When I was first learning to play, I didn’t have a specific musical direction. I played the rock music I loved, studied classical guitar seriously, and played in jazz band, at school. I wanted to know everything about everything, and read the monthly issues of Guitar Player and Guitar World magazines cover to cover. Everything I read reinforced the feeling that a real pro ought to be able to play just about anything.
This was a good attitude for a hungry teenager. Having a wide musical interest was great musical preparation for a career as a player. When you don’t know what your next gig is going to call for, it helps to have the ability to handle anything that might get thrown at you.
The average casual player has different needs.
I don’t mean to say that it’s not good to be a well-rounded player, because I don’t believe more knowledge ever hurts. But one thing I hear from students over and over is that they feel they’re dabbling without any focus. Some get overwhelmed by the sheer amount of information out there. One student told me, “I have hard drives full of gigabytes of guitar lessons, but I still can’t play the way I want to”. This can lead to “option anxiety” and ultimately paralysis. No wonder people get overwhelmed!
If we look at the players that inspired us to pick up a guitar in the first place, though, it seems to me that most of them were stylists. They staked out a musical territory and created a personal sound out of that sonic landscape: a kind of musical home.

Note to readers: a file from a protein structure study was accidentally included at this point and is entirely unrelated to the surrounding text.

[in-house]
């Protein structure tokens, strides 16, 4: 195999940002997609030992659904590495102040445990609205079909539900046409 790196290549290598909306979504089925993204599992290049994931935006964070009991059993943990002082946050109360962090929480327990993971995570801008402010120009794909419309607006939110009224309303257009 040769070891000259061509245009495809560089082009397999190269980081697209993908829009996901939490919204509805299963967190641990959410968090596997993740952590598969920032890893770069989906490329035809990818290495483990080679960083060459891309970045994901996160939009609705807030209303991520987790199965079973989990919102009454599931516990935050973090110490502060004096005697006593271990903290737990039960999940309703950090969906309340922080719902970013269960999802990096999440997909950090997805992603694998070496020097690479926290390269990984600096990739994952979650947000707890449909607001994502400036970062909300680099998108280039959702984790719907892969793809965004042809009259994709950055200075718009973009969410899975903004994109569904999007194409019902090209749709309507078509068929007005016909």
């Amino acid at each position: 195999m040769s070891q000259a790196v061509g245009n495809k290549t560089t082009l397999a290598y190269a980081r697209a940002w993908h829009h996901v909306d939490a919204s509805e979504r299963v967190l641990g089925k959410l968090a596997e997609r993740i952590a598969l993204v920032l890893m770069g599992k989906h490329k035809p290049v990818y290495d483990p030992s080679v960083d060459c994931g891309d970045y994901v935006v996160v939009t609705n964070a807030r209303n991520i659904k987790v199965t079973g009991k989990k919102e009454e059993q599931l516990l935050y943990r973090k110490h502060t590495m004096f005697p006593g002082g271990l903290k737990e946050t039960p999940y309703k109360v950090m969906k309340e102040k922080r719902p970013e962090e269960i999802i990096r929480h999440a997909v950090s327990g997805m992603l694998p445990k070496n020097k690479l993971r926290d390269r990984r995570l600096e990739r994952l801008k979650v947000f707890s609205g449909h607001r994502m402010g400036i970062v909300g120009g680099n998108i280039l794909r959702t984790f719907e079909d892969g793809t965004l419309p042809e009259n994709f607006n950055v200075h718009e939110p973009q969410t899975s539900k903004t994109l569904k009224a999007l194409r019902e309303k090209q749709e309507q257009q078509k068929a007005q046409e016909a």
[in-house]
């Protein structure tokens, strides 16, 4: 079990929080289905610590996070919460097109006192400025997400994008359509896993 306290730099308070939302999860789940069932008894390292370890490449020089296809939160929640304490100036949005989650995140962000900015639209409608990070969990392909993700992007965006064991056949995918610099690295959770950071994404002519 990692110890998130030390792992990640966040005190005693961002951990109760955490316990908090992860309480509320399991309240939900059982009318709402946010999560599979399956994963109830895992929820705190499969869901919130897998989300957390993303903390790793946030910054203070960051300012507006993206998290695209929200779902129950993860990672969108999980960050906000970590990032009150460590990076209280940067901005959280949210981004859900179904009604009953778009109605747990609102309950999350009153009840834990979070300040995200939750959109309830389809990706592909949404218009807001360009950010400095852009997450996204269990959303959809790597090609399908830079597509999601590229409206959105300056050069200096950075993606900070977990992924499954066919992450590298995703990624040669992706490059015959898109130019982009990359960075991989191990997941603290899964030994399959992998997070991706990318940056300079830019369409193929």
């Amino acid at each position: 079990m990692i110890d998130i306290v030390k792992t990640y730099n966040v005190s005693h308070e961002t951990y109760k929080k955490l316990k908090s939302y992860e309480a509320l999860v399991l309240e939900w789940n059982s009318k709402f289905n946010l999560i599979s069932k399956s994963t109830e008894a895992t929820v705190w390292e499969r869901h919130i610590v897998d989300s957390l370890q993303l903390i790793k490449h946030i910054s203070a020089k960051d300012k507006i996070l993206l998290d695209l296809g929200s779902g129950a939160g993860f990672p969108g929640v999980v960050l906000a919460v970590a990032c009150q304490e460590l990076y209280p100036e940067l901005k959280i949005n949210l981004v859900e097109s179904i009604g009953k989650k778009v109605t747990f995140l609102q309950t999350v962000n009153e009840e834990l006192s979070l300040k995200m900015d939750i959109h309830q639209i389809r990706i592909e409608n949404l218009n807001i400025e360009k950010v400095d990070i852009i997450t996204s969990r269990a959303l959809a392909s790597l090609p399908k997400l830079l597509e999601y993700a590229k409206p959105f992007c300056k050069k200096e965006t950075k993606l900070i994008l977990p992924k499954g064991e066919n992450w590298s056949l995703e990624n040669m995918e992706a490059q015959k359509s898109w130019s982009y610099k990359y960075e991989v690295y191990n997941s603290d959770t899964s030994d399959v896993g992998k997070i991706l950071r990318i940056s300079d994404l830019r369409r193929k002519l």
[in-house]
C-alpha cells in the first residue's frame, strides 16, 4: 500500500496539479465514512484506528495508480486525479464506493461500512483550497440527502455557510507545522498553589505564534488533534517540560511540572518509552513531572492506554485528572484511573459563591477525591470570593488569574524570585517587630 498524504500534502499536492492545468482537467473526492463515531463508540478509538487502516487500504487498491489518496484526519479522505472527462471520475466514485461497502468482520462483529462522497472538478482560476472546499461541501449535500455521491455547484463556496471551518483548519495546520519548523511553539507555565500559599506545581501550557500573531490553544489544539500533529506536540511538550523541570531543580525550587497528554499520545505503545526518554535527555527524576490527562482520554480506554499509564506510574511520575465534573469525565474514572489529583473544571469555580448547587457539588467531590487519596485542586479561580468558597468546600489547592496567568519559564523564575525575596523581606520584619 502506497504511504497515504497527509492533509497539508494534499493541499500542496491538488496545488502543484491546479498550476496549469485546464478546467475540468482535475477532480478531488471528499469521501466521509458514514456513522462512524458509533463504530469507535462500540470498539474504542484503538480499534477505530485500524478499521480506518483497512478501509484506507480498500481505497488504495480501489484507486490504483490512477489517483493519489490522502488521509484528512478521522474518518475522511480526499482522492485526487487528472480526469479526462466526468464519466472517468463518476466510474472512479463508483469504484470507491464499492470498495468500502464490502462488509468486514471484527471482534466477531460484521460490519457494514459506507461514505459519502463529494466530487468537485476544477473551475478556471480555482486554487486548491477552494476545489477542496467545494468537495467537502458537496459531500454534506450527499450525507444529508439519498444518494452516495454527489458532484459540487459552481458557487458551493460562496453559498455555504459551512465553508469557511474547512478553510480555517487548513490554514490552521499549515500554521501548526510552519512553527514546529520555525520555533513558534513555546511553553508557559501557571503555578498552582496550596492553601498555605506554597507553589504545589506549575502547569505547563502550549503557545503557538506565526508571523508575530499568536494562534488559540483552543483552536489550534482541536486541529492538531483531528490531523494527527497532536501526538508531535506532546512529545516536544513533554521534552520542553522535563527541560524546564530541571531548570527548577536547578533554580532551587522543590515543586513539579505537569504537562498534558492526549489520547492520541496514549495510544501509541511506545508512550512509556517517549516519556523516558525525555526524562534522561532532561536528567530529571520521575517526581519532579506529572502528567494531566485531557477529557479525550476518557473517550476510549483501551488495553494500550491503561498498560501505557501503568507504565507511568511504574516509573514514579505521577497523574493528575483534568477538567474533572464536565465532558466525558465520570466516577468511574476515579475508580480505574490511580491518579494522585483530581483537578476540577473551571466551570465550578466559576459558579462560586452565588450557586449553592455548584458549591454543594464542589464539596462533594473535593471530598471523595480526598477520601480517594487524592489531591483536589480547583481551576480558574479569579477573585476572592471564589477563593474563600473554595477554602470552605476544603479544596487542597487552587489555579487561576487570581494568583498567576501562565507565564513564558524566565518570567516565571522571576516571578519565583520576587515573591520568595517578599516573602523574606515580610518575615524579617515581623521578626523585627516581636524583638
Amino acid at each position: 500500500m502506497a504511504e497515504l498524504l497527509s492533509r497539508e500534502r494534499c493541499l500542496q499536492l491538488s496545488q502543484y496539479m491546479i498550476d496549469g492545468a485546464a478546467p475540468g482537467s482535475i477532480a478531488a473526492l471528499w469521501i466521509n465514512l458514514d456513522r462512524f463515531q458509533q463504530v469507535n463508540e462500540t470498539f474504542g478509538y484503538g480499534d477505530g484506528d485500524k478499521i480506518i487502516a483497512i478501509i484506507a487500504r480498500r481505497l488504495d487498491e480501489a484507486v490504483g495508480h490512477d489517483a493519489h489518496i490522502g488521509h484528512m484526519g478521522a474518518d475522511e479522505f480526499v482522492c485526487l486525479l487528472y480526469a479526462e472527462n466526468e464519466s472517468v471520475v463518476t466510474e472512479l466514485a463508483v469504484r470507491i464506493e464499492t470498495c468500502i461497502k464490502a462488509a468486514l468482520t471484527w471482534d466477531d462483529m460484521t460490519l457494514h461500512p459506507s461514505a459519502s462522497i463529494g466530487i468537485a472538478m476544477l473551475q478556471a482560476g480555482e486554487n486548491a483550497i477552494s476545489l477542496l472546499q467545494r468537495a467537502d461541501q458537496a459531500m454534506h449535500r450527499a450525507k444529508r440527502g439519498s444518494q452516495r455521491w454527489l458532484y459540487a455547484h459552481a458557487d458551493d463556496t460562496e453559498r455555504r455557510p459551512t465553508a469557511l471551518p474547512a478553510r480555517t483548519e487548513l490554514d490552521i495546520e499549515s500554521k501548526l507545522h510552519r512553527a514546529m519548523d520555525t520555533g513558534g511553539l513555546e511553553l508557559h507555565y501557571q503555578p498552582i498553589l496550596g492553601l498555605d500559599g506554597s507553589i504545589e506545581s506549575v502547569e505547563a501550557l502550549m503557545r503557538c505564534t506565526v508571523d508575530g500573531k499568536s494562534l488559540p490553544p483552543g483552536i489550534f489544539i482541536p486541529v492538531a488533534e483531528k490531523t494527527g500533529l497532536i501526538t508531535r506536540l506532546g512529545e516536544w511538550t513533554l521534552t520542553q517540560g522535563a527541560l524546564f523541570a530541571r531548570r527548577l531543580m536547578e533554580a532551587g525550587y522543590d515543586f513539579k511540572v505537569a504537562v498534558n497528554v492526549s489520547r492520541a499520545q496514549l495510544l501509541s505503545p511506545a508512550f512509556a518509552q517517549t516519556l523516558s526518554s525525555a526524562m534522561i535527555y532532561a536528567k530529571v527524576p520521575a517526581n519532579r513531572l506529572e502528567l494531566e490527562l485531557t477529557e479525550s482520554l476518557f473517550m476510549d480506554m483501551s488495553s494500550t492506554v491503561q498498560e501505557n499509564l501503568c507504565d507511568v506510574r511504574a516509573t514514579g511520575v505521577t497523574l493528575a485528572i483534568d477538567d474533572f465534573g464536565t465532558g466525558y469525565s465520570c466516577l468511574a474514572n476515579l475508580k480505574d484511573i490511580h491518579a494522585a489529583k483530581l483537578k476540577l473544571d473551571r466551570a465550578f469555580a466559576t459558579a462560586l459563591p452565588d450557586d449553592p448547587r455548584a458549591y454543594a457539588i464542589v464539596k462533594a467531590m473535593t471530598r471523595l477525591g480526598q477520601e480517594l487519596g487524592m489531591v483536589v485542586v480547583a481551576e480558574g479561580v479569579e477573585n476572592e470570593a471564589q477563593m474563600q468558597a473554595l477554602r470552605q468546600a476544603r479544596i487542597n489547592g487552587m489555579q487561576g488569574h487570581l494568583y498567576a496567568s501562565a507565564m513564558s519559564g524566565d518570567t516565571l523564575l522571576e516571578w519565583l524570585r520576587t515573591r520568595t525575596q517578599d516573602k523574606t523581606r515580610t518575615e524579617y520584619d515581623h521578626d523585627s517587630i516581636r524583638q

This week’s core concept is built on that idea: that while versatility is essential to the pro and has value of its own, it doesn’t have to be your goal from the outset.
The stylists we all admire got to know their musical territory well, and the best mastered the style and sound in a way that set a new standard. But few could play everything with the same level of skill and conviction, and ultimately that’s not what most fans want from an artist anyway. We can fall in love with individual songs, but being a fan means connecting with the musical personality. Developing that personality demands a deeper familiarity of the music you play, a command of nuance and suble detail.
This is hard to develop when you’re skittering across the surface trying to pull information from everywhere. Building real skill takes focus, not just in the sense of concentration on a task but concentration on a style and sound. When you get to know the music in greater detail, you’re going to play it with more conviction and confidence.
So just because your favorite YouTube channel has three hundred lessons on playing in seven different styles, you don’t need to explore them all right away.
Pick a direction first. Find your musical home and get to know it well. This might remain your focus for a lifetime, or it might just be a starting point. If you find you’re losing interest, pick a new direction. But recognize the value in really getting to know the music you play, and stick to it for as long as it feels good. It will make you a better and more confident player in the long run.